Puericulture fiasco...Long time lessees may also lose businesses Print
Thursday, 07 September 2017 15:38


The Puericulture Center-Jollibee controversy is getting more complicated.

At least thirty-two concessionaires that were doing business at the demolished Puericulture food court are in peril of losing their livelihood as the legality of their lease contracts with the city government may also be questioned by the same persons who lodged a complaint against the contract of lease between the Zamboanga Puericulture Center and Freemont Foods Corporation (Jollibee).

A check yesterday with the city permit and licensing office showed that there are “carenderia” operators in the old food court. The stalls were demolished to give way to the construction of Jollibee’s latest outlet on La Purisima Street. Freemont allocated P7.5 million for the construction of the “Centro Puericultura de Zamboanga” building adjacent to Jollibee.

An occupancy permit for the use of the building has not yet been issued by the city engineer’s office. City Engineer Luis Despalo is one of the respondents in a complaint filed with the Ombudsman by lawyer Abelardo Climaco, Jr.

In an exclusive interview, City Assessor Erwin Bernardo, also a respondent in the Ombudsman complaint for being a member of the Puericulture Center Board, said the new building for the concessionaires is within the 750-square meter property of the center that is covered by a presidential proclamation signed by President Ramon Magsaysay on Feb. 26, 1955.

“As far as we are concerned (referring to the Board), we acted in good faith in the fulfillment of the mandate of the Puericulture Center which is to raise funds to maintain its daily operations,” Bernardo said. By that, he meant the maintenance of the center’s maternity lying-in clinic and its elementary school.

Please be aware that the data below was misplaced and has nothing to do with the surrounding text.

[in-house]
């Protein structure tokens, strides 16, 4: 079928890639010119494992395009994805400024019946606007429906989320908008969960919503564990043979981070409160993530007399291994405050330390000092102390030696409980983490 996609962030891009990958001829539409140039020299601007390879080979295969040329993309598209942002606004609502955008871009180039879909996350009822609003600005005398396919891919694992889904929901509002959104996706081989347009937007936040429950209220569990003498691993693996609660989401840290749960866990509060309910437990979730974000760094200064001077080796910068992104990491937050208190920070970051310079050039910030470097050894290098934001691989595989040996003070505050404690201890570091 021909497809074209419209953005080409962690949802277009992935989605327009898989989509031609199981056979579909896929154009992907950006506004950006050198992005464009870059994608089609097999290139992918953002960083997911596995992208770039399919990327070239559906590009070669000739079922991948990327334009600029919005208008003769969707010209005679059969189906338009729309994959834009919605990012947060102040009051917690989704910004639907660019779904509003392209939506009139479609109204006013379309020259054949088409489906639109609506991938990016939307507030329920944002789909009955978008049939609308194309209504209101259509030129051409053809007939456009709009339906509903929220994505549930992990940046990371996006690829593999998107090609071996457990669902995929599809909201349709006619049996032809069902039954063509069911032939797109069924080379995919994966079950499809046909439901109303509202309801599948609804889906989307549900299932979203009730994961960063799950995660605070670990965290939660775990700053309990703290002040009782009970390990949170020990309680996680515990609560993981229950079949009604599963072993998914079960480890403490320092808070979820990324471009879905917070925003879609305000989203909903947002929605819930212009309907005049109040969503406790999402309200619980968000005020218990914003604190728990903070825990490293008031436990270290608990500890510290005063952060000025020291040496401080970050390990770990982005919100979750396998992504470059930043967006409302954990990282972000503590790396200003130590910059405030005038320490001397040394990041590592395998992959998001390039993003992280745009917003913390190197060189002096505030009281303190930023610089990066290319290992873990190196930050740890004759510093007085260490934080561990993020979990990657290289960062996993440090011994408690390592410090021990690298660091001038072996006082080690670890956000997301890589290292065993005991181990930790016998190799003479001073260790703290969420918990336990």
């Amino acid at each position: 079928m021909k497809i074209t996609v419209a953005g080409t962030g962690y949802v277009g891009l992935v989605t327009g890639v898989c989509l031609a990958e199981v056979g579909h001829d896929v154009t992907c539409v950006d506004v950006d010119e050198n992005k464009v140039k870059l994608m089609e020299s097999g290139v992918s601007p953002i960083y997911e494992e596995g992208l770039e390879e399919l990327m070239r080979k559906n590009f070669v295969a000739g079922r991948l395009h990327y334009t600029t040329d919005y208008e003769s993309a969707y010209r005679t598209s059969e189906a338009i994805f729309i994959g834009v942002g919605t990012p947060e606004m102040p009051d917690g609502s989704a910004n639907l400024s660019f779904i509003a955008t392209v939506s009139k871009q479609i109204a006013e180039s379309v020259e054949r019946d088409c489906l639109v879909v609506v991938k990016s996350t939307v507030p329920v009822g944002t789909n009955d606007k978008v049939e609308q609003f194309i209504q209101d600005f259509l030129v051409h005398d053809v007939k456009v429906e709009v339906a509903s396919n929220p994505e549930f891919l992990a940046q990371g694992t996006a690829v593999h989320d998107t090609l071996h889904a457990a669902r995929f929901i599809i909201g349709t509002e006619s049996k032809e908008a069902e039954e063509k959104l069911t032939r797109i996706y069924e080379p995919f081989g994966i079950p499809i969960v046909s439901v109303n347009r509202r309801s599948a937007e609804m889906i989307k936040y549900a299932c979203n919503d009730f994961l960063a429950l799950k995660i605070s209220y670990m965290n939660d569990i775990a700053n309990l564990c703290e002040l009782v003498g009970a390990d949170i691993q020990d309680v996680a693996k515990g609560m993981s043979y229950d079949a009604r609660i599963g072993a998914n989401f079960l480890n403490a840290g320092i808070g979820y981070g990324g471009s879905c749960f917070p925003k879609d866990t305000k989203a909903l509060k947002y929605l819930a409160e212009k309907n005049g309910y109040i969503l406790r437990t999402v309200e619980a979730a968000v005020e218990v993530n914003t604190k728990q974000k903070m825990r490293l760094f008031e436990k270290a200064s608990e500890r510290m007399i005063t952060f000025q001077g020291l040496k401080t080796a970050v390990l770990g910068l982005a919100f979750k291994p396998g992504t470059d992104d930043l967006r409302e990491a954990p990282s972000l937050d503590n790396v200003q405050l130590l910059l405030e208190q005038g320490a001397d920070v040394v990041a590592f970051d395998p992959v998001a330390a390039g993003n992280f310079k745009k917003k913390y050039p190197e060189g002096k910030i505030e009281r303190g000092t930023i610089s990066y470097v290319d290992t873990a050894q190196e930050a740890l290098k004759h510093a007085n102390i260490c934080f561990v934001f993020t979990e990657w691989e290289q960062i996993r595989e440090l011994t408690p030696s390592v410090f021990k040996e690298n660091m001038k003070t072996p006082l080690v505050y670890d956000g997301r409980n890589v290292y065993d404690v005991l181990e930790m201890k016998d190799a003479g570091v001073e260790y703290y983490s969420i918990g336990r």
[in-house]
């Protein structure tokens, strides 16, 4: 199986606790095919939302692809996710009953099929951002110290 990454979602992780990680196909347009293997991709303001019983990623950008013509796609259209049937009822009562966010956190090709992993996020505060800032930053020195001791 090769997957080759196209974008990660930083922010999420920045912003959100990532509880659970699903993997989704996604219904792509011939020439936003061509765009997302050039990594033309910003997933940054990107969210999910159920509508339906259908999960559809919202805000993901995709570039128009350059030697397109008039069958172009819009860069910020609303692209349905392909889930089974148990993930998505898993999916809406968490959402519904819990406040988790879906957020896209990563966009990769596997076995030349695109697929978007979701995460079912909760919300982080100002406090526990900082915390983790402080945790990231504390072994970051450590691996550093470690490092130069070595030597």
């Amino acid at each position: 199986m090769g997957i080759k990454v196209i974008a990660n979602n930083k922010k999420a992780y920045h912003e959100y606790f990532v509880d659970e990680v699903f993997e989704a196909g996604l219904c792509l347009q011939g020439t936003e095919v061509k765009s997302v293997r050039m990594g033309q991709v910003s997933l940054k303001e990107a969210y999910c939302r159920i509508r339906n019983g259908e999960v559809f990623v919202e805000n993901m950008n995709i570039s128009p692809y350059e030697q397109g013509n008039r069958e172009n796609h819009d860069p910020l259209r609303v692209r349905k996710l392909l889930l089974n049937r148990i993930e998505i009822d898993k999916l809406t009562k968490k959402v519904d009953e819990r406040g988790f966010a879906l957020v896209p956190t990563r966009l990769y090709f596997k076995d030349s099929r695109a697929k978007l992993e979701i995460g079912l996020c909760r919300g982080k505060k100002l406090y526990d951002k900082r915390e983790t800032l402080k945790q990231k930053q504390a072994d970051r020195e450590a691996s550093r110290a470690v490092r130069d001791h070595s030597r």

The lease contract between Puericulture Center and Freemont has been declared null and void by Mayor Maria Isabelle G. Climaco-Salazar because the property is “outside the commerce of men.” If Jollibee’s operation is illegal, so will the operation of the eateries at the Puericultura de Zamboanga be, Atty. Climaco said.

City Permit and Licensing Officer Benjie Barredo confirmed that there are 32 concessionaires that are paying taxes to the city as of 2017. Some have temporary permits to operate (TPO), while some do not, he added.

The question is: Will Barredo, acting on behalf of the mayor, issue business permits to the concessionaires considering the unresolved legality of Jollibee’s stay at the premises of the Puericulture Center?

This now becomes a humanitarian issue, said a political observer who asked not to be identified, because employment will be lost, in the case of Jollibee, and livelihood denied to the concessionaires and their hired helpers who have been gainfully earning for the last 20 years. (Bob Jaldon)